Feb 182011
 
 February 18, 2011  Posted by  Tagged with: , , , ,

The University of Kansas Athletics Department has taken commitment and accountability to the next level: they have hired a legion of retired-folk (no, not The American Legion, but similar) to assure that their athletes attend class. The full article can be found in the Wall Street Journal’s riveting Life and Culture: Sports section.

First, I’ll set aside all jabs about Duke’s athletic superiority over that of the Jayhawks. Now, let us break down where two ethical questions may arise: one, should these athletes be tracked and two, why do the trackers have to be elderly people?

When I think of college, I think not of more rigorous academics, learning to live with another person, or consuming disgusting amounts of pizza: I think of freedom. Included in my freedom is the choice to attend – or not attend – class. By hiring trackers to check up on these athletes’ attendance, KU is eliminating a fundamental component of the college experience. Should they stigmatize these students on the basis that they are athletes? They forfeit many freedoms when becoming a student athlete, should the liberty to skip class and catch up on sleep every now and then be one of the opportunities forgone?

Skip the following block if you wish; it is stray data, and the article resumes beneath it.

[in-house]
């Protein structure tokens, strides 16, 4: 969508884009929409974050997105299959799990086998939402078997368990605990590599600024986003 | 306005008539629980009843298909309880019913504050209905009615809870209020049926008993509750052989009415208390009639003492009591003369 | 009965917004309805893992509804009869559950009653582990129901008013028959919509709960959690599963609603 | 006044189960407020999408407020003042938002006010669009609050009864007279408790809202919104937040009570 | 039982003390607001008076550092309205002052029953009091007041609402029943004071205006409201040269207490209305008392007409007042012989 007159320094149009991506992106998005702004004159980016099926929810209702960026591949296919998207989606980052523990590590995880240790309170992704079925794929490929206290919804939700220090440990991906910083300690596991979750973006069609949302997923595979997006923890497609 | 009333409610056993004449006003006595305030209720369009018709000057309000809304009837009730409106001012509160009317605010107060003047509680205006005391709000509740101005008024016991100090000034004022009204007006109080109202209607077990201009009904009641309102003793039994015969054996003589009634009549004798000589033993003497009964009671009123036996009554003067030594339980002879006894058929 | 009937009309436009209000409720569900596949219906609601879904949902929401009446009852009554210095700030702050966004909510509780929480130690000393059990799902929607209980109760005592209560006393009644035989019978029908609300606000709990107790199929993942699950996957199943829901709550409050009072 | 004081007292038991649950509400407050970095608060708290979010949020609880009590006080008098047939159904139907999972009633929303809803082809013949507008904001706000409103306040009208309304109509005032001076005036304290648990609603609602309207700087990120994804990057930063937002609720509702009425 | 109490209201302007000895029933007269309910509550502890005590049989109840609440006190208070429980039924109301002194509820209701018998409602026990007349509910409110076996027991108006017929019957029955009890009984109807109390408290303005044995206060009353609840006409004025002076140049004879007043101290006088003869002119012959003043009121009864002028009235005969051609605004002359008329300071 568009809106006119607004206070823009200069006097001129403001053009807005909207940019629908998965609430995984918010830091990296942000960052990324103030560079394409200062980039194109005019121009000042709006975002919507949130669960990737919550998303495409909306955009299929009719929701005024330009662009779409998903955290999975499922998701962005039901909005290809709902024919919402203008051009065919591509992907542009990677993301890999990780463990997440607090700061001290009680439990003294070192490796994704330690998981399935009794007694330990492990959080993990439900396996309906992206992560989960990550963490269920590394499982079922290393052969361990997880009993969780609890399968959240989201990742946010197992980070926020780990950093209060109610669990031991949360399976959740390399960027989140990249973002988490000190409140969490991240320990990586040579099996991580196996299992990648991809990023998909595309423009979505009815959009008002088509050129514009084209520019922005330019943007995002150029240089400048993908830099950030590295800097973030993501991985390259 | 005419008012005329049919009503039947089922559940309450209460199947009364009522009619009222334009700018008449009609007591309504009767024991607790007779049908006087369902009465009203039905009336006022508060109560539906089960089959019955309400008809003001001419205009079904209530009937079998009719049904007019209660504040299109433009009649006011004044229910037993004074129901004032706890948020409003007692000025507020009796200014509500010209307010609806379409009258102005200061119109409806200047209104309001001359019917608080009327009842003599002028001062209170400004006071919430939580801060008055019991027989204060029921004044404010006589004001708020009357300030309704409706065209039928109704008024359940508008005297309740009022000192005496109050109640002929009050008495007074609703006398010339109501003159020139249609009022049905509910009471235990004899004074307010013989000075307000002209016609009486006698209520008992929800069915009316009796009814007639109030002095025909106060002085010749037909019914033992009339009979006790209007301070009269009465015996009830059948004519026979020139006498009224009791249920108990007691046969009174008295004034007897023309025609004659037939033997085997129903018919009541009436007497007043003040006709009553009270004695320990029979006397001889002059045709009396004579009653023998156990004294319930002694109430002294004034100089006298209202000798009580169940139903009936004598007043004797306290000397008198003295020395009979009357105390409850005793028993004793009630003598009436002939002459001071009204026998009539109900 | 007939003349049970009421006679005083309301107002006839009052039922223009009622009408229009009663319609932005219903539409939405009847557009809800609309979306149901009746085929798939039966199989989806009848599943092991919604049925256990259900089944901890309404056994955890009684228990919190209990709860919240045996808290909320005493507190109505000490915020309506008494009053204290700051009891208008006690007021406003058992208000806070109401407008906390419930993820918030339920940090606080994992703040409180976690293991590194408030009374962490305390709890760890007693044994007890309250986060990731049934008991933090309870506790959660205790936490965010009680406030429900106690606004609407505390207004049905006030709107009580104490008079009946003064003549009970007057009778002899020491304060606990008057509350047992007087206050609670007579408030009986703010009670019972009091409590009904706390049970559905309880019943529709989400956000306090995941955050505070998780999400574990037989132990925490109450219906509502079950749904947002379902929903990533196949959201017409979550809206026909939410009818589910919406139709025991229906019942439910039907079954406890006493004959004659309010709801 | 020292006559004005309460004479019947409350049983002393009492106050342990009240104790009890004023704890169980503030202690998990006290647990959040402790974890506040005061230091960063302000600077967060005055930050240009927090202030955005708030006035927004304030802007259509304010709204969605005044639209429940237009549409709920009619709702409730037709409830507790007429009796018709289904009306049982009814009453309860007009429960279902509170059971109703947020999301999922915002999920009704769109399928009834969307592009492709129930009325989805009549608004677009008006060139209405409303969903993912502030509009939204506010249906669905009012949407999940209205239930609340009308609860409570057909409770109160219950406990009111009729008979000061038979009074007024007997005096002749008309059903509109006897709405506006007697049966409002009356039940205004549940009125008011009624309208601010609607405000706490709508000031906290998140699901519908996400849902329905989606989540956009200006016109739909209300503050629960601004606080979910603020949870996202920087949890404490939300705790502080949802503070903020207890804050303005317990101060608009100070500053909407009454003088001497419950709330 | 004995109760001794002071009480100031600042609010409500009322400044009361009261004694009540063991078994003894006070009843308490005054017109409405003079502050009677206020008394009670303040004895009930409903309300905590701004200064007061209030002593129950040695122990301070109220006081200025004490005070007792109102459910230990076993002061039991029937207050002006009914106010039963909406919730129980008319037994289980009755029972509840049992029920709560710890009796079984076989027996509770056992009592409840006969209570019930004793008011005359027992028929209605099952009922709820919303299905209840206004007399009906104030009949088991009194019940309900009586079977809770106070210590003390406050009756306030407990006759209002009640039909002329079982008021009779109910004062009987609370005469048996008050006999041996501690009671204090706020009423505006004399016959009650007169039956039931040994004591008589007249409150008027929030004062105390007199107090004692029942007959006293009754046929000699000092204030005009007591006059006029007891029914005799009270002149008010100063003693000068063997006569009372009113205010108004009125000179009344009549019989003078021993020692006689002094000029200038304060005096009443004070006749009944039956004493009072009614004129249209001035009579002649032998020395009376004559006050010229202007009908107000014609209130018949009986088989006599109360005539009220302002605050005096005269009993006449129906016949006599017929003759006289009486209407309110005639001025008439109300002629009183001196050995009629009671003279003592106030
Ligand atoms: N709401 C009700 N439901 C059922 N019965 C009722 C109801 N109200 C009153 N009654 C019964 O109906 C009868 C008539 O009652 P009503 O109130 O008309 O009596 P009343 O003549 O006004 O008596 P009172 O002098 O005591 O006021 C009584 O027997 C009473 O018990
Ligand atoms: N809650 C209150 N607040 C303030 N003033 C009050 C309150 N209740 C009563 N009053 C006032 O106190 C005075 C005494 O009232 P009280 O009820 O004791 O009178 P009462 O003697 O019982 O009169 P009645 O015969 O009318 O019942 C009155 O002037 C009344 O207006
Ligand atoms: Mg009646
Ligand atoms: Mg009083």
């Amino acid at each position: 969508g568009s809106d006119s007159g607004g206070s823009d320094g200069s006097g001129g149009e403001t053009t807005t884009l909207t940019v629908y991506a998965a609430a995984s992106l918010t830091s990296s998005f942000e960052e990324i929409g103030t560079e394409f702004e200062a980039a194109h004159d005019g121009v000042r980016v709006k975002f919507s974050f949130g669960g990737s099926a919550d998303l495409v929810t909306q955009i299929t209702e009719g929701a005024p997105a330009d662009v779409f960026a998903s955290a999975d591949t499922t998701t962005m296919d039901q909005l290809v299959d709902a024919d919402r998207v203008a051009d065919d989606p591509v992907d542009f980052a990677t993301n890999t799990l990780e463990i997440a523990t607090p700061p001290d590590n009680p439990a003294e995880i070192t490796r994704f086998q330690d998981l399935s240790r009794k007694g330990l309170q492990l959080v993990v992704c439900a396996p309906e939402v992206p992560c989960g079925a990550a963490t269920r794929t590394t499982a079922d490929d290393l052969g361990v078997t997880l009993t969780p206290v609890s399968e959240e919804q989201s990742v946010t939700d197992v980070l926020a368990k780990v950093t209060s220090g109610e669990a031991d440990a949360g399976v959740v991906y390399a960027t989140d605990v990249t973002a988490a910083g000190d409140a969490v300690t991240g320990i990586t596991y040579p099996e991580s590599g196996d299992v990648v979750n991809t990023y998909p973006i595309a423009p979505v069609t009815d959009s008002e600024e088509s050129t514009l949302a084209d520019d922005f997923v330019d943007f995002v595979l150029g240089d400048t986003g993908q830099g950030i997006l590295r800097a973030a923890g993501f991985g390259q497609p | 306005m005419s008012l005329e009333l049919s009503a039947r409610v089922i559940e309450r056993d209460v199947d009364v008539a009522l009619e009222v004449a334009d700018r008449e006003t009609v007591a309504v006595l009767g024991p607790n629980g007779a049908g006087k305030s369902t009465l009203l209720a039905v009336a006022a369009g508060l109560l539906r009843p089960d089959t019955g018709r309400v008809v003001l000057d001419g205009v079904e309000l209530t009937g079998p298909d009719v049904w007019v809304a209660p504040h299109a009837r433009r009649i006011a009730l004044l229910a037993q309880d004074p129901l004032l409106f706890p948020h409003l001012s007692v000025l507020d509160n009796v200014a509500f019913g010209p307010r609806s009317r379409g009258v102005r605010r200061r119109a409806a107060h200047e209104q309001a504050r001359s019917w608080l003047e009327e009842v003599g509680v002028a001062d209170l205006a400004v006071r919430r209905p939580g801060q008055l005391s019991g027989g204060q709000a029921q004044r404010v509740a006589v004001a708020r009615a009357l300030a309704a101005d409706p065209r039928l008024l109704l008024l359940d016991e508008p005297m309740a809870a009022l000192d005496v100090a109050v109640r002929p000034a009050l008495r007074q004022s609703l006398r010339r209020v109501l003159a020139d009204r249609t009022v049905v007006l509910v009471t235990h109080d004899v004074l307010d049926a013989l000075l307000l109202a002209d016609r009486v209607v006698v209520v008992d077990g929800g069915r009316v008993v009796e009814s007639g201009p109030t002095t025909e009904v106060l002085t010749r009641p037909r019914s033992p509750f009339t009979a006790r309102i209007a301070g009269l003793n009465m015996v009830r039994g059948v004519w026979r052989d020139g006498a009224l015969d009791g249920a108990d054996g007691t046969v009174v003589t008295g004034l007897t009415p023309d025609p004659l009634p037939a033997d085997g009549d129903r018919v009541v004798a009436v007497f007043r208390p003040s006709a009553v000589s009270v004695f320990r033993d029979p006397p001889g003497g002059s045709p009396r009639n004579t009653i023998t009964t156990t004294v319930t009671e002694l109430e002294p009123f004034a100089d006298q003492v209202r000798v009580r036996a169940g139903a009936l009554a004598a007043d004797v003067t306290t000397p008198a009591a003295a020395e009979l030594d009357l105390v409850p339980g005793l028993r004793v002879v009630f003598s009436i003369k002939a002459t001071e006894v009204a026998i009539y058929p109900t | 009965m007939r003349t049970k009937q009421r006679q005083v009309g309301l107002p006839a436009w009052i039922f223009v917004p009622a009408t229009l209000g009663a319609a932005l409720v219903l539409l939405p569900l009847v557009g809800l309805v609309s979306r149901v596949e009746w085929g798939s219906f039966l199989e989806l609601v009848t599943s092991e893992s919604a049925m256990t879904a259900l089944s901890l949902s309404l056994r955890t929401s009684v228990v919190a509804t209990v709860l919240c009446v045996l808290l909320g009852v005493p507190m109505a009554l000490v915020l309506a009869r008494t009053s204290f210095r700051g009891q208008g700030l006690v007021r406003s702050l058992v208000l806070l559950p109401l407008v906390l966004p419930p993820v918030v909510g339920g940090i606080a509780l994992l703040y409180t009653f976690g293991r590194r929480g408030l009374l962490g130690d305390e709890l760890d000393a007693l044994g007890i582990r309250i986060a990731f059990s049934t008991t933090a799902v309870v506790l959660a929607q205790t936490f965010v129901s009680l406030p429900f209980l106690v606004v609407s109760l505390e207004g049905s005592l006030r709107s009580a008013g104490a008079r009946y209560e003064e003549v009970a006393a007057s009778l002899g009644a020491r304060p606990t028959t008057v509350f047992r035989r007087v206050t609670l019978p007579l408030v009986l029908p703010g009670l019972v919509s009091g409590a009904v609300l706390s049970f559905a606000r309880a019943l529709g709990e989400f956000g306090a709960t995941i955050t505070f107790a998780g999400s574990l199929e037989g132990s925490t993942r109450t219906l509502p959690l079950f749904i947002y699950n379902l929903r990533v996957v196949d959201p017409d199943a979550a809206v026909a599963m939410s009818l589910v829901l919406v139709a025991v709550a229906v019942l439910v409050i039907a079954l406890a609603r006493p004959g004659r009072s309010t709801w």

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Feb 092011
 
 February 9, 2011  Posted by  Tagged with: , ,

Photo credit: Sebastianlund via Flickr

In the era of aging baby boomers, we are concerned about many things: the death of social security, the rise of medical costs, and the overcrowding of nursing homes.  One thing that I am sure we have not considered is the rise of robots.

Yes, you heard (read) me correctly – robots.  According to a February 3rd BBC News article, Japan is pioneering `a caretaker robot for the elderly.  Ri-Man is his name, and he is currently on the market!

Given the declining birthrate, loosening family ties, and strict immigration laws, nursing home workers are in high-demand in Japan.  Leave it up to Toyota and Honda to decide that in addition to automated vehicles, they could produce automated nannies as well!  Ri-Man may be native to Japan, but he could soon be looking after of our baby boomers.  The U.S is also in dire need of elderly care-takers.

Although I was initially very excited by the technology behind Ri-Man, I quickly grew unsettled by the idea.  At first, I couldn’t pinpoint the source of my uneasiness.  After all, robots are appliances, and I use appliances all the time.  My coffee-maker brews my coffee, my microwave heats up my ramen, my straightener tames my hair – I even use an electric toothbrush for goodness sake!  So, why am I so bothered by Ri-Man when I am perfectly content to have technology assist me in every other aspect of my life?

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